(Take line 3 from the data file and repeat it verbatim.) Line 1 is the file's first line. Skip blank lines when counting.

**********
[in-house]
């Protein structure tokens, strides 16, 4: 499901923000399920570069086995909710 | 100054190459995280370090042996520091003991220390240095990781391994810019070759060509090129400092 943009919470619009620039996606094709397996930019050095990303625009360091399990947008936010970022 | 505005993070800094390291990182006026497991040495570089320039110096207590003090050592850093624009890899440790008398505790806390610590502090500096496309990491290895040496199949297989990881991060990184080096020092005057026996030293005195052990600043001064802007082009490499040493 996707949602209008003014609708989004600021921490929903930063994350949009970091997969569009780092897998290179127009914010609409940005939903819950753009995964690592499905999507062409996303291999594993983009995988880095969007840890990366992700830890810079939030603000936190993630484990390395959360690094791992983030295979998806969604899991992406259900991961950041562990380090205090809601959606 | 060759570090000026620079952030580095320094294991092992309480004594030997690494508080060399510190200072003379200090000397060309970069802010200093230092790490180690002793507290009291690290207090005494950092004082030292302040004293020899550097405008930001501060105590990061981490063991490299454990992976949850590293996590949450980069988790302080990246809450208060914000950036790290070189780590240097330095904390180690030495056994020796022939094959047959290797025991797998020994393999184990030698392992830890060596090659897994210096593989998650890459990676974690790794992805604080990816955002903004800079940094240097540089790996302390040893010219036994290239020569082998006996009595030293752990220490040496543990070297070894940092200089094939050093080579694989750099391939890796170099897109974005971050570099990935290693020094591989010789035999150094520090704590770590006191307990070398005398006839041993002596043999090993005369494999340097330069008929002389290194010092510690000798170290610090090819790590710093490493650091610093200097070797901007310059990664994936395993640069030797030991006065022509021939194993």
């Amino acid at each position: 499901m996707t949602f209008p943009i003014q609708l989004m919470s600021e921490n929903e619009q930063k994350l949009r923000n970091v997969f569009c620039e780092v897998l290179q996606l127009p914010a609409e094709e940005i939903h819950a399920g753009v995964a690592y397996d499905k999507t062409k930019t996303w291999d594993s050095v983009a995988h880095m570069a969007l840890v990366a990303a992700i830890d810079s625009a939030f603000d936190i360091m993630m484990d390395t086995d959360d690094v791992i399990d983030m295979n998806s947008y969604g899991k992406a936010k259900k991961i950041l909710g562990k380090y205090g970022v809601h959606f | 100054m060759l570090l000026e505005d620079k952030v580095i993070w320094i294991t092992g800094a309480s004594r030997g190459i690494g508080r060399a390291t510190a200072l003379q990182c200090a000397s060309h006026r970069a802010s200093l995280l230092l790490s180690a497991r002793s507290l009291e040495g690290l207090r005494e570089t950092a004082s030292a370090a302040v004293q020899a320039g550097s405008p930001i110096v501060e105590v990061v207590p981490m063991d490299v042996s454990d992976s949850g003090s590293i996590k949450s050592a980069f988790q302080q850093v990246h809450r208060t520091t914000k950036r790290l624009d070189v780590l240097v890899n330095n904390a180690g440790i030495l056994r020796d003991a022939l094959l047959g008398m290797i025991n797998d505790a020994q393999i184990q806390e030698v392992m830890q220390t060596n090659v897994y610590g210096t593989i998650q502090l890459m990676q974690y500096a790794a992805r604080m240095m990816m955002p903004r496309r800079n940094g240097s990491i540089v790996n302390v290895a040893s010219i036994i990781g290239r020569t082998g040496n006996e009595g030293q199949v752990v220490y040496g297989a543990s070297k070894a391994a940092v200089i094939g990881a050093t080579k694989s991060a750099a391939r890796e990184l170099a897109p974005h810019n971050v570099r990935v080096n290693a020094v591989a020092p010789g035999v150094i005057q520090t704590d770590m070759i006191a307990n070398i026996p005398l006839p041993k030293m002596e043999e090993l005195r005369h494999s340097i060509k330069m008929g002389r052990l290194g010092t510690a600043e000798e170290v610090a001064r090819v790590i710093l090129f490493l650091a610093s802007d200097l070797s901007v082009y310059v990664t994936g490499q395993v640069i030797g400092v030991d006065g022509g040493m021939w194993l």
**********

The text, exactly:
């Amino acid at each position: 499901m996707t949602f209008p943009i003014q609708l989004m919470s600021e921490n929903e619009q930063k994350l949009r923000n970091v997969f569009c620039e780092v897998l290179q996606l127009p914010a609409e094709e940005i939903h819950a399920g753009v995964a690592y397996d499905k999507t062409k930019t996303w291999d594993s050095v983009a995988h880095m570069a969007l840890v990366a990303a992700i830890d810079s625009a939030f603000d936190i360091m993630m484990d390395t086995d959360d690094v791992i399990d983030m295979n998806s947008y969604g899991k992406a936010k259900k991961i950041l909710g562990k380090y205090g970022v809601h959606f | 100054m060759l570090l000026e505005d620079k952030v580095i993070w320094i294991t092992g800094a309480s004594r030997g190459i690494g508080r060399a390291t510190a200072l003379q990182c200090a000397s060309h006026r970069a802010s200093l995280l230092l790490s180690a497991r002793s507290l009291e040495g690290l207090r005494e570089t950092a004082s030292a370090a302040v004293q020899a320039g550097s405008p930001i110096v501060e105590v990061v207590p981490m063991d490299v042996s454990d992976s949850g003090s590293i996590k949450s050592a980069f988790q302080q850093v990246h809450r208060t520091t914000k950036r790290l624009d070189v780590l240097v890899n330095n904390a180690g440790i030495l056994r020796d003991a022939l094959l047959g008398m290797i025991n797998d505790a020994q393999i184990q806390e030698v392992m830890q220390t060596n090659v897994y610590g210096t593989i998650q502090l890459m990676q974690y500096a790794a992805r604080m240095m990816m955002p903004r496309r800079n940094g240097s990491i540089v790996n302390v290895a040893s010219i036994i990781g290239r020569t082998g040496n006996e009595g030293q199949v752990v220490y040496g297989a543990s070297k070894a391994a940092v200089i094939g990881a050093t080579k694989s991060a750099a391939r890796e990184l170099a897109p974005h810019n971050v570099r990935v080096n290693a020094v591989a020092p010789g035999v150094i005057q520090t704590d770590m070759i006191a307990n070398i026996p005398l006839p041993k030293m002596e043999e090993l005195r005369h494999s340097i060509k330069m008929g002389r052990l290194g010092t510690a600043e000798e170290v610090a001064r090819v790590i710093l090129f490493l650091a610093s802007d200097l070797s901007v082009y310059v990664t994936g490499q395993v640069i030797g400092v030991d006065g022509g040493m021939w194993l």